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November 16, 1977 - Image 1

Resource type:
Michigan Daily, 1977-11-16

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See editorial page

~I E


103 aug

High - 54
Low -- 32'0
See Today for details

Vol. LXXXVIII, No. 60 Ann Arbor, Michigan-Wednesday, November 16, 1977 Ten Cents 12 Pages


Begin invites

Sadat to

_- <-_.

Address to Israeli
Knesset seen likely

hit'b y
WASHINGTON (AP) - The Shah of
Iran was greeted at the White House by
a 21-gun salute and the sting of tear gas
yesterday as rival groups of demon-
strators clashed near the presidential
gates in the capital's largest and blood-
iest street protest since the end of the
Vietnam war.
President and Rosalynn Carter, the
shah and Empress Farah forged coolly
through formal welcoming ceremonies
on the south lawn of the White House
despite the raucous disturbance within
earshot and a cloud of tear gas that per-
meated the offices of the mansion and
surrounding buildings.
A WHITE HOUSE statement issued
later said Carter told the shah he at-
taches importance to a "strong, stable
and progressive Iran" under the shah's
leadership and pledged continued U.S.
arms sales to that country.
The statement made no specific
reference to the many items of sophis-
ticated weaponry, including 140 F-16
fighter planes, which the shah wants to
purchase from the United States.
Carter reaffirmed to the shah that he
See ANTI-SHAH, Page 9

Daily Photo by ALAN BILINSKY
Harlequin great dane Toole E. Gaites III, recovering from recent ear surgery, can't figure out why his rude friend insists
on gawking.

Sen ate candidates dive in the ring

JERUSALEM (AP) - Israeli
Prime Minister Menahem Begin yes-
terday formally invited Anwar Sadat
to Israel in response to the Egyptian
president's offer to make such a trip
to try to end the "vicious circle" that
has kept the Middle East at war for
three decades.
In Cairo, Sadat called the proposed
visit, which would break the Arab
taboo against any leader visiting
Israel, a "sacred duty."
BEGIN told the Knesset, the
Israeli parliament, that he had sent
the written invitation to Sadat
through the U.S. Embassy in Jerusa-
lem. A diplomatic source said the
message had reached Cairo within
three hours of Begin's speech.
The source said the invitation men-
tioned no specific date but was
phrased along the idea of "come as
soon as you can." He said it was
"welcoming, forthcoming and open."
The invitation was contained in a
large white envelope carrying the
return address "The Prime Minister,,
Jerusalem," without mention of Is-
rael. Begin told U.S. Ambassador
Samuel Lewis he would need a reply
by Friday so he could, if necessary,
rearrange a scheduled visit to Brit-
ain next week.
Begin also invited the leaders of
Syria, Jordan and Lebanon to follow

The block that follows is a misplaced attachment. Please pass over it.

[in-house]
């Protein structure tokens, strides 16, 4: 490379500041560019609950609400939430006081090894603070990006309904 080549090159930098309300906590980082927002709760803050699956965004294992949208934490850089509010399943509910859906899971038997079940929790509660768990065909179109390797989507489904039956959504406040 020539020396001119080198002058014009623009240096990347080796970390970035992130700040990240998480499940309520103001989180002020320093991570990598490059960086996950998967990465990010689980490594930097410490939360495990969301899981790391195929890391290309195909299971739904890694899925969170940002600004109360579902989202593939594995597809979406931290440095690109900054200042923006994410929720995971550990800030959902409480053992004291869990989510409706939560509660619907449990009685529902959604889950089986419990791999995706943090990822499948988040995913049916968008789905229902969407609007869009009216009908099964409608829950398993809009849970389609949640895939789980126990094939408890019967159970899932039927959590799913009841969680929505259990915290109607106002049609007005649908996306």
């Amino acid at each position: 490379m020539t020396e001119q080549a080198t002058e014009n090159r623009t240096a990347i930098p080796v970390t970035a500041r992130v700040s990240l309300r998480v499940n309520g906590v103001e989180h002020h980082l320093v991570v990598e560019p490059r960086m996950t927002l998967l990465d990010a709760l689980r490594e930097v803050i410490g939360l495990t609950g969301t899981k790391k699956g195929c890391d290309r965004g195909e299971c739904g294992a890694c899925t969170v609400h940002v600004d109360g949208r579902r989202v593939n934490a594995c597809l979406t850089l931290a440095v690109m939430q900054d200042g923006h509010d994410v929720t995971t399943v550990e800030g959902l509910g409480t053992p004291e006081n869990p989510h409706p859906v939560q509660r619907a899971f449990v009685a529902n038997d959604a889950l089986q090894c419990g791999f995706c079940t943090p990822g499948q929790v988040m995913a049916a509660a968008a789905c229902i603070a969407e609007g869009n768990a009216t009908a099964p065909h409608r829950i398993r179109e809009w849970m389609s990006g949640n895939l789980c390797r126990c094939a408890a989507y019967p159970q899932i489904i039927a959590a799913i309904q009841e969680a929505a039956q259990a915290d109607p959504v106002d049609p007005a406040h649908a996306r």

Sadat's visit, reiterating standing
invitations for them to meet him for
peace talks.
THE ARAB world's reaction to the
proposed Sadat visit was generally
subdued except for criticism from
hard-line Iraq and Palestinian ex-
tremists. The Bagdad daily, Athi
Thawra said Sadat's proposal 'has
weakened the Arabs and placed them
in a position of degradation and
humiliation before the international
Sadat told reporters yesterday at
his Barrages retreat outside Cairo,
where he had received a U.S. con-
gressional delegation: "I consider
this trip as a sacred duty and this vi-
cious circle we are turning around
in .. . has to be broken.
"If I can break it and do not break
it, I shall be questioned about it ...
Questioned by whom? By God, and
that is why it is sacred."
SADAT first proposed going to Is-
rael last Wednesday and Begin said
he would be welcome. In announcing
the official invitation Begin added
Sadat would be received in Israel
"with all the honor and majesty", due
a head of state.
Egypt's acute problems of over-
population, poverty and underdevel-
opment form the backdrop to Sadat's
dramatic offer.
His willingness to break the 30-year
taboo against Arab leaders visiting
Israel or speaking directly with its
leaders was meant to underline his
See BEGIN, Page 9


The state-wide race for Robert
Griffin's U.S. Senate seat already
looks like a free-for-all. Now that
Governor William Milliken has tip-
toed away from center stage, any of
several candidates may throw their
hats into the campaign ring.
Griffin, who plans to retire from
the Senate next year, has held his
seat since 1966.
WITH MILLIKEN out of the way,
"all those that are interested can now
run with a clear conscience," said
Jerry Roe, executive director of the
state Republican Party, yesterday.
Though Milliken probably would
have been a tough man to beat, the
Republicans are not discouraged. "I
think we have a number of potential-
ly strong candidates. They have a
good chance," said Dennis Caw-
thorne, Republican caucus leader for
the Michigan legislature. "No strong
candidate has yet emerged for the
Democrats," he added.
Though some speculate the Demo-
crats were better prepared for
Milliken's decision, Cawthorne dis-
agreed: "I don't think either side has
a big advantage at this time."
play prominent parts in the election
are:. Lieutenant Governor James
Dammon, James Brickley, former
lieutenant governor; George Roach,
president of Hillsdale College; and
Brooks Patterson, Oakland County
Damman, not a declared candi-

date, said that by making his
decision early Milliken was giving
others, "a chance to wage a fair and